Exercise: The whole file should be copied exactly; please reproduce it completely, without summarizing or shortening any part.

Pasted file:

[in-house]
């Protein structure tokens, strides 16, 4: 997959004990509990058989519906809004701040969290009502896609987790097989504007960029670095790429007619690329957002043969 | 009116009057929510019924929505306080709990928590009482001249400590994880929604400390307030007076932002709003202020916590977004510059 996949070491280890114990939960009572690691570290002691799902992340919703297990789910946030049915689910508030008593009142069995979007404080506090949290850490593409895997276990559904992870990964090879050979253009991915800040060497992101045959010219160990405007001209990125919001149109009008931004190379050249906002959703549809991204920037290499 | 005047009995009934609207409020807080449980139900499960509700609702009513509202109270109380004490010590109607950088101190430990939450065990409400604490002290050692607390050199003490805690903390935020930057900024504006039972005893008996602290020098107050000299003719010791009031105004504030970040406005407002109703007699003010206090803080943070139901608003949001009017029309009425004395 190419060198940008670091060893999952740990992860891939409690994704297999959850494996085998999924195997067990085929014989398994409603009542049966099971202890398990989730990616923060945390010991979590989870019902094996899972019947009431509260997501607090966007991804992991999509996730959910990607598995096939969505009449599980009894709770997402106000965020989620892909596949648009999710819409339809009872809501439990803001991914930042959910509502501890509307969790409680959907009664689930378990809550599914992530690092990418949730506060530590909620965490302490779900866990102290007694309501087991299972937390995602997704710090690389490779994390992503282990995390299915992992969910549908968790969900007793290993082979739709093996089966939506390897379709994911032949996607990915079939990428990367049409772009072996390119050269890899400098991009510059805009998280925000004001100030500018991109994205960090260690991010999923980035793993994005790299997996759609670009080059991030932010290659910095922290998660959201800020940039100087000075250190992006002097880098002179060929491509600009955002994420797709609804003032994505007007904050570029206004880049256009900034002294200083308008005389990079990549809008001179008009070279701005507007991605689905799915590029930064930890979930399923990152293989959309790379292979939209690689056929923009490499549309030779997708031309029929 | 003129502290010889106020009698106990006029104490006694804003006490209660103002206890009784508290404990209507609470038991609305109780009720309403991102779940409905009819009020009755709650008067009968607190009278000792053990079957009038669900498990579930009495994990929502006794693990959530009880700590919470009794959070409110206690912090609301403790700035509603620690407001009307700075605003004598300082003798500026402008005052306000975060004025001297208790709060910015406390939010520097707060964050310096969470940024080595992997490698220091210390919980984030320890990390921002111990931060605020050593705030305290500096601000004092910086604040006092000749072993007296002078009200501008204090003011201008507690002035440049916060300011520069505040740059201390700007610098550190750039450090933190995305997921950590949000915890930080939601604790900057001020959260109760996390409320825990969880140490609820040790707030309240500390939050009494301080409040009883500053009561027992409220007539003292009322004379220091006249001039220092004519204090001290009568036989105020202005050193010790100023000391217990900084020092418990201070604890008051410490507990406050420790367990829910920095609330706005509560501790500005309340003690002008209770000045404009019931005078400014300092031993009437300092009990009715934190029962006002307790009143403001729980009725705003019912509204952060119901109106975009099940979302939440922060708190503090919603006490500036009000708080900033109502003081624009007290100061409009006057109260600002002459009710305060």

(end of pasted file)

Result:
[in-house]
């Protein structure tokens, strides 16, 4: 997959004990509990058989519906809004701040969290009502896609987790097989504007960029670095790429007619690329957002043969 | 009116009057929510019924929505306080709990928590009482001249400590994880929604400390307030007076932002709003202020916590977004510059 996949070491280890114990939960009572690691570290002691799902992340919703297990789910946030049915689910508030008593009142069995979007404080506090949290850490593409895997276990559904992870990964090879050979253009991915800040060497992101045959010219160990405007001209990125919001149109009008931004190379050249906002959703549809991204920037290499 | 005047009995009934609207409020807080449980139900499960509700609702009513509202109270109380004490010590109607950088101190430990939450065990409400604490002290050692607390050199003490805690903390935020930057900024504006039972005893008996602290020098107050000299003719010791009031105004504030970040406005407002109703007699003010206090803080943070139901608003949001009017029309009425004395 190419060198940008670091060893999952740990992860891939409690994704297999959850494996085998999924195997067990085929014989398994409603009542049966099971202890398990989730990616923060945390010991979590989870019902094996899972019947009431509260997501607090966007991804992991999509996730959910990607598995096939969505009449599980009894709770997402106000965020989620892909596949648009999710819409339809009872809501439990803001991914930042959910509502501890509307969790409680959907009664689930378990809550599914992530690092990418949730506060530590909620965490302490779900866990102290007694309501087991299972937390995602997704710090690389490779994390992503282990995390299915992992969910549908968790969900007793290993082979739709093996089966939506390897379709994911032949996607990915079939990428990367049409772009072996390119050269890899400098991009510059805009998280925000004001100030500018991109994205960090260690991010999923980035793993994005790299997996759609670009080059991030932010290659910095922290998660959201800020940039100087000075250190992006002097880098002179060929491509600009955002994420797709609804003032994505007007904050570029206004880049256009900034002294200083308008005389990079990549809008001179008009070279701005507007991605689905799915590029930064930890979930399923990152293989959309790379292979939209690689056929923009490499549309030779997708031309029929 | 003129502290010889106020009698106990006029104490006694804003006490209660103002206890009784508290404990209507609470038991609305109780009720309403991102779940409905009819009020009755709650008067009968607190009278000792053990079957009038669900498990579930009495994990929502006794693990959530009880700590919470009794959070409110206690912090609301403790700035509603620690407001009307700075605003004598300082003798500026402008005052306000975060004025001297208790709060910015406390939010520097707060964050310096969470940024080595992997490698220091210390919980984030320890990390921002111990931060605020050593705030305290500096601000004092910086604040006092000749072993007296002078009200501008204090003011201008507690002035440049916060300011520069505040740059201390700007610098550190750039450090933190995305997921950590949000915890930080939601604790900057001020959260109760996390409320825990969880140490609820040790707030309240500390939050009494301080409040009883500053009561027992409220007539003292009322004379220091006249001039220092004519204090001290009568036989105020202005050193010790100023000391217990900084020092418990201070604890008051410490507990406050420790367990829910920095609330706005509560501790500005309340003690002008209770000045404009019931005078400014300092031993009437300092009990009715934190029962006002307790009143403001729980009725705003019912509204952060119901109106975009099940979302939440922060708190503090919603006490500036009000708080900033109502003081624009007290100061409009006057109260600002002459009710305060």